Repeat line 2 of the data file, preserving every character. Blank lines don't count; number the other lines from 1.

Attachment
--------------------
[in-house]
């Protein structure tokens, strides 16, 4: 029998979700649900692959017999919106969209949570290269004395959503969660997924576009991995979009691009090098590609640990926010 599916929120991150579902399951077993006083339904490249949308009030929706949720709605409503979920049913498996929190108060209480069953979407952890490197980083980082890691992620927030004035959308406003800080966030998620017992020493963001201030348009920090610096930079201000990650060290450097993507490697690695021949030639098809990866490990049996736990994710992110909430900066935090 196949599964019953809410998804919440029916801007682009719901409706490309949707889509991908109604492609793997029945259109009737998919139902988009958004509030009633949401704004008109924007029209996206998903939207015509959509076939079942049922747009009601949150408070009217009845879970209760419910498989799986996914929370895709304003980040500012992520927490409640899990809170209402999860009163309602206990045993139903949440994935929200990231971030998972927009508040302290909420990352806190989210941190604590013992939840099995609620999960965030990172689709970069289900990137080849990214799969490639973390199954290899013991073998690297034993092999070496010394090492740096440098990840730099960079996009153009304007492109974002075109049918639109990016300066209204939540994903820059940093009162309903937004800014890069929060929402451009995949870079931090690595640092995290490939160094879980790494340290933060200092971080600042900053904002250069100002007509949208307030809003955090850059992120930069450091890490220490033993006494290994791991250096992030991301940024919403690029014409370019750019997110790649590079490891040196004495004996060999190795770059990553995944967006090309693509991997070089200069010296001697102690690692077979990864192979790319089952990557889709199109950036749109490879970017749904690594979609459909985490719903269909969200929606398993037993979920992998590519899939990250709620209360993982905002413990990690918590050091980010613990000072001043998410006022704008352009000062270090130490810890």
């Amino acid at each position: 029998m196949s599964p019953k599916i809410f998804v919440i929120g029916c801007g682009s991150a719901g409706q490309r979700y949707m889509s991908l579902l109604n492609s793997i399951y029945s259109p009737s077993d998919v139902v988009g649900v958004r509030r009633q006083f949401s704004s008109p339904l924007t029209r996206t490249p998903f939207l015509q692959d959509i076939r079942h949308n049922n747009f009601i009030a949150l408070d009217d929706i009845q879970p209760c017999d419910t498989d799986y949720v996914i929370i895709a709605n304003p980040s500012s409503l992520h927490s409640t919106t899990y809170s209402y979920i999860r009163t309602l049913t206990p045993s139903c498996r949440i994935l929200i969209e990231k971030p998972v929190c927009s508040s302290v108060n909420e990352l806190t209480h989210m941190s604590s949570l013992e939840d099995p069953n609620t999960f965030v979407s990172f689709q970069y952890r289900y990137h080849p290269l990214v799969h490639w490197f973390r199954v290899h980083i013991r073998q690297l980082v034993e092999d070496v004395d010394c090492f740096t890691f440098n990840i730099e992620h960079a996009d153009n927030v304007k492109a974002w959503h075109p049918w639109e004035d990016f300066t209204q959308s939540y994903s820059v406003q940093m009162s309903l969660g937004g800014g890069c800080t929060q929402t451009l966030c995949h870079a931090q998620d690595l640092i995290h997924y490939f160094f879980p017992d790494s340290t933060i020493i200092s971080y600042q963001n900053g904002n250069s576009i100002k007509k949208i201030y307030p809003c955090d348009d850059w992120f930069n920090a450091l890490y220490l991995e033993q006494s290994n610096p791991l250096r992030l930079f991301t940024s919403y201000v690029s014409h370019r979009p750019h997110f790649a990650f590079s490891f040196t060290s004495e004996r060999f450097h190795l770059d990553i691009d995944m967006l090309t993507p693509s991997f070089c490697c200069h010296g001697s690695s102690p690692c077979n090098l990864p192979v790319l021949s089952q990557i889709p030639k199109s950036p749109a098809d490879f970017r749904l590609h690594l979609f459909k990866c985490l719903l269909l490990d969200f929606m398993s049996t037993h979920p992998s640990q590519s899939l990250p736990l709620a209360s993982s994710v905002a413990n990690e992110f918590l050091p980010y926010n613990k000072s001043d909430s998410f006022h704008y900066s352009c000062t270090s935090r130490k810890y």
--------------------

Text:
């Protein structure tokens, strides 16, 4: 029998979700649900692959017999919106969209949570290269004395959503969660997924576009991995979009691009090098590609640990926010 599916929120991150579902399951077993006083339904490249949308009030929706949720709605409503979920049913498996929190108060209480069953979407952890490197980083980082890691992620927030004035959308406003800080966030998620017992020493963001201030348009920090610096930079201000990650060290450097993507490697690695021949030639098809990866490990049996736990994710992110909430900066935090 196949599964019953809410998804919440029916801007682009719901409706490309949707889509991908109604492609793997029945259109009737998919139902988009958004509030009633949401704004008109924007029209996206998903939207015509959509076939079942049922747009009601949150408070009217009845879970209760419910498989799986996914929370895709304003980040500012992520927490409640899990809170209402999860009163309602206990045993139903949440994935929200990231971030998972927009508040302290909420990352806190989210941190604590013992939840099995609620999960965030990172689709970069289900990137080849990214799969490639973390199954290899013991073998690297034993092999070496010394090492740096440098990840730099960079996009153009304007492109974002075109049918639109990016300066209204939540994903820059940093009162309903937004800014890069929060929402451009995949870079931090690595640092995290490939160094879980790494340290933060200092971080600042900053904002250069100002007509949208307030809003955090850059992120930069450091890490220490033993006494290994791991250096992030991301940024919403690029014409370019750019997110790649590079490891040196004495004996060999190795770059990553995944967006090309693509991997070089200069010296001697102690690692077979990864192979790319089952990557889709199109950036749109490879970017749904690594979609459909985490719903269909969200929606398993037993979920992998590519899939990250709620209360993982905002413990990690918590050091980010613990000072001043998410006022704008352009000062270090130490810890």